Sarah Lawrence College is committed to providing individuals with disabilities equal access to its programs, services, and facilities in accordance with Section 504 of the Federal Rehabilitation Act of 1973 and Title III of the Americans with Disabilities Act of 1990. The Associate Dean of Studies & Disability Services works individually with students with disabilities to assure that they have equal access to the full range of opportunities at the College.
Who is eligible for accommodations?
A student with a disability is entitled to reasonable accommodations. The term "disability" means, “with respect to an individual (A) a physical or mental impairment that substantially limits one or more of the major life activities of such individual; (B) a record of such an impairment; or (C) being regarded as having such impairment.” Disabilities include, but are not limited to, mobility and orthopedic impairments, sensory impairments, psychological disorders, chronic health impairments, and learning disabilities.
How are accommodations initiated?
At the college level, if you have a disability it is your responsibility to self-disclose and to request accommodations. You can initiate the process by contacting the Associate Dean of Studies and Disability Services, who can advise you as to what forms and documentation you will need to submit. In order that accommodations are provided in a timely manner, documentation should be submitted in the semester (or summer for new students) prior to enrollment. The documentation establishing eligibility for accommodations will be reviewed and you will be notified if the documentation is acceptable and complete, or if further information is required. Once eligibility is established, you meet with Associate Dean to discuss an accommodation plan.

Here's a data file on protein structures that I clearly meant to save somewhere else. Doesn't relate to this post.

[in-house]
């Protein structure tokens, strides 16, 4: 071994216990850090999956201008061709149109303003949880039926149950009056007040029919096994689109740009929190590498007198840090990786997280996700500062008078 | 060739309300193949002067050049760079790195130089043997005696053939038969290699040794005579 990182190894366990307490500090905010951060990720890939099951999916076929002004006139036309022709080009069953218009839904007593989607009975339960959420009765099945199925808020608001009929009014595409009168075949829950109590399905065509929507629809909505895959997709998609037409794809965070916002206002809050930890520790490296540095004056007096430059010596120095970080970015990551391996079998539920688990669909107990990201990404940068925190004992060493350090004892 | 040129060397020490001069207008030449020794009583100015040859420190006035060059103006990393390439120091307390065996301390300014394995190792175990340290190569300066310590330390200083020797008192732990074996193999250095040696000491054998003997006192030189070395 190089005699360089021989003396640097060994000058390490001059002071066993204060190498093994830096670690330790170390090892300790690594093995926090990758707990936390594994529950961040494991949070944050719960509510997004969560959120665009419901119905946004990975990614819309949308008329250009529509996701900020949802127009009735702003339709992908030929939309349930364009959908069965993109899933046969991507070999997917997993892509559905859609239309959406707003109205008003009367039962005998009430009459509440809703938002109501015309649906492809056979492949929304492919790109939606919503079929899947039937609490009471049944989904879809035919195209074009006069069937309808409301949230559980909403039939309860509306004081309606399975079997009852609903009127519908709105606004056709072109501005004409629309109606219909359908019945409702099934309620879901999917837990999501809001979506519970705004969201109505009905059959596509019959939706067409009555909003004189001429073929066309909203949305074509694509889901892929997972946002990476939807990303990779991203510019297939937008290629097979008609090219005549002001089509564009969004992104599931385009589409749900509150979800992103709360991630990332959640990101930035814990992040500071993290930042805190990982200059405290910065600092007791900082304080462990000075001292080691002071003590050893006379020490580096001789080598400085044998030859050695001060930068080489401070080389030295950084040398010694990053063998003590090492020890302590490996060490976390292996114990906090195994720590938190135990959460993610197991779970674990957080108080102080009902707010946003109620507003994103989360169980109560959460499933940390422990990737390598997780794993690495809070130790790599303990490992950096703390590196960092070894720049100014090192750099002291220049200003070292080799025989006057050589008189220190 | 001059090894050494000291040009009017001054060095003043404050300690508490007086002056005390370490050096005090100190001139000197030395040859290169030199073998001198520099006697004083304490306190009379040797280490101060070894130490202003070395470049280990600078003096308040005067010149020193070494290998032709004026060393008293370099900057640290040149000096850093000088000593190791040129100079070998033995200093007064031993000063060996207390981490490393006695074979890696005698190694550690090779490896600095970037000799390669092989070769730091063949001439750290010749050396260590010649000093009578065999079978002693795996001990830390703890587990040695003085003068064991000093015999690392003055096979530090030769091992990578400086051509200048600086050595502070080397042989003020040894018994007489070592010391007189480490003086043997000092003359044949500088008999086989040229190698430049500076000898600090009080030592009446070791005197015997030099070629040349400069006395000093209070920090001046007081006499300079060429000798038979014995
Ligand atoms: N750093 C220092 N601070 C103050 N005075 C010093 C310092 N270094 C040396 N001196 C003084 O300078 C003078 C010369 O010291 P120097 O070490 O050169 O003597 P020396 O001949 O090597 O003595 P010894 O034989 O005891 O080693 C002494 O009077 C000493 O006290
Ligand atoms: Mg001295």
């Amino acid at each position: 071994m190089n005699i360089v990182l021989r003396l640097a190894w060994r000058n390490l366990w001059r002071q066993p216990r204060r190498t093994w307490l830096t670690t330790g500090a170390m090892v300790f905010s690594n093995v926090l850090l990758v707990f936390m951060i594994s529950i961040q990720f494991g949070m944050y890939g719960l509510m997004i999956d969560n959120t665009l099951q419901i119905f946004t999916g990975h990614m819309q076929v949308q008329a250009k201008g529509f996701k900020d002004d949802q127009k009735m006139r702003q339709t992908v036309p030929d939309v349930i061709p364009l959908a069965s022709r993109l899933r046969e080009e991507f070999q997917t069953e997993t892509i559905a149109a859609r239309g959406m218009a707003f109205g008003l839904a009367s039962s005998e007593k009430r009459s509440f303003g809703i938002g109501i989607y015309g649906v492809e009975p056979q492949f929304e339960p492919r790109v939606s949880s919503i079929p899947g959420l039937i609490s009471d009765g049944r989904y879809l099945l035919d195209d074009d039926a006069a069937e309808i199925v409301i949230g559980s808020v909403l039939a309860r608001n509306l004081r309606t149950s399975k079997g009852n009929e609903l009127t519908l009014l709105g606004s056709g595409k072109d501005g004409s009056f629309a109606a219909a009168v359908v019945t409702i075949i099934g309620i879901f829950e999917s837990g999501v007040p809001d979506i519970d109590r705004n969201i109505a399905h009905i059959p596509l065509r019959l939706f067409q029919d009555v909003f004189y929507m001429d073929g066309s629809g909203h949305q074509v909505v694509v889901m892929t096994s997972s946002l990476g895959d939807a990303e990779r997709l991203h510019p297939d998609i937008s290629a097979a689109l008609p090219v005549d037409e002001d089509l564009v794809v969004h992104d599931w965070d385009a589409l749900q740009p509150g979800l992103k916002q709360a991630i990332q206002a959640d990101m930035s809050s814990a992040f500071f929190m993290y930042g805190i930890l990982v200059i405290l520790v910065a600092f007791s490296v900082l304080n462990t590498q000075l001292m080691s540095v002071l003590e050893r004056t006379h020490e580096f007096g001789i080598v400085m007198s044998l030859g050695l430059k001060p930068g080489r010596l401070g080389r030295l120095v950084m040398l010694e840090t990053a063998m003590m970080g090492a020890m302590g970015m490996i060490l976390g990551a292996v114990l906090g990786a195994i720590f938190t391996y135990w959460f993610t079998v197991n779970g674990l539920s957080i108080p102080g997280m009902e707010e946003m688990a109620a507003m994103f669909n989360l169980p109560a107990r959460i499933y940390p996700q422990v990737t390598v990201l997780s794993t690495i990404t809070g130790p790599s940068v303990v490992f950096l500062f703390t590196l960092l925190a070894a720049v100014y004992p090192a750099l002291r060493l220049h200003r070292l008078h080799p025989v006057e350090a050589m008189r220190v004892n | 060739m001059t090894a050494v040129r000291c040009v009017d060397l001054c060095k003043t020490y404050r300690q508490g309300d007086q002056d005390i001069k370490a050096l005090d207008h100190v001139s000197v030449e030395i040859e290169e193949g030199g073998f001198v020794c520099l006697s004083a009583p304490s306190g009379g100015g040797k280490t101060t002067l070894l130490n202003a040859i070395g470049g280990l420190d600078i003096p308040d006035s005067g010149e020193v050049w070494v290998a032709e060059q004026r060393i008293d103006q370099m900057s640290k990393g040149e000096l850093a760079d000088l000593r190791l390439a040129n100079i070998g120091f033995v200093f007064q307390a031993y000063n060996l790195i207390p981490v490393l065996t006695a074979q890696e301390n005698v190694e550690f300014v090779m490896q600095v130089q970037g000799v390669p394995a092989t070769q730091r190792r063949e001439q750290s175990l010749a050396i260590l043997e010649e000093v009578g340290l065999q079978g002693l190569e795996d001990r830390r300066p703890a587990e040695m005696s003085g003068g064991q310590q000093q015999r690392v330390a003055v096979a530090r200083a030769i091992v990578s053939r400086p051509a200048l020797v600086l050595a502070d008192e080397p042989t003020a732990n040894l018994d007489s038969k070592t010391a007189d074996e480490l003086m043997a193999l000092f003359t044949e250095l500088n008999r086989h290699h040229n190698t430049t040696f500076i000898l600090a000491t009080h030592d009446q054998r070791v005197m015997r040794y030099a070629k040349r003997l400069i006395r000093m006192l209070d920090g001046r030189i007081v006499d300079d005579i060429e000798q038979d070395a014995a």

Should I submit documentation even though I’m not sure I wish to request accommodations?
If you are a student with a disability and you believe that at some point in your career at the College you might seek accommodations, we advise that you submit the documentation now. It is generally easier to procure documentation now, than at some later date. Also, since nothing is acted upon until you speak further with the Associate Dean of Studies and Disability Services, there is no harm in having the materials on file. Please note that while a request for accommodations can be initiated at any point in the semester, accommodations cannot be applied retroactively.
What is appropriate supporting documentation and who provides it?
The best quality documentation is provided by a licensed or otherwise properly credentialed professional who has undergone appropriate and comprehensive training, has relevant experience, and has no personal relationship with the individual being evaluated. A good match between the credentials of the individual making the diagnosis and the condition being reported is expected. The information provided must include a diagnosis that establishes the existence of a disability and description of the nature of the disability, duration (if temporary), limitations relevant to a residential educational setting and recommendations for accommodations. The exact nature of this information will vary according to the disability and situation. Documentation should be current and should confirm the need for accommodations based on your current level of functioning in an educational setting. In some cases, older documentation may be accepted if you have been evaluated as an adult. However, more recent documentation may be required to allow us to determine the most appropriate accommodations (e.g. in situations where there may have been a change in the condition).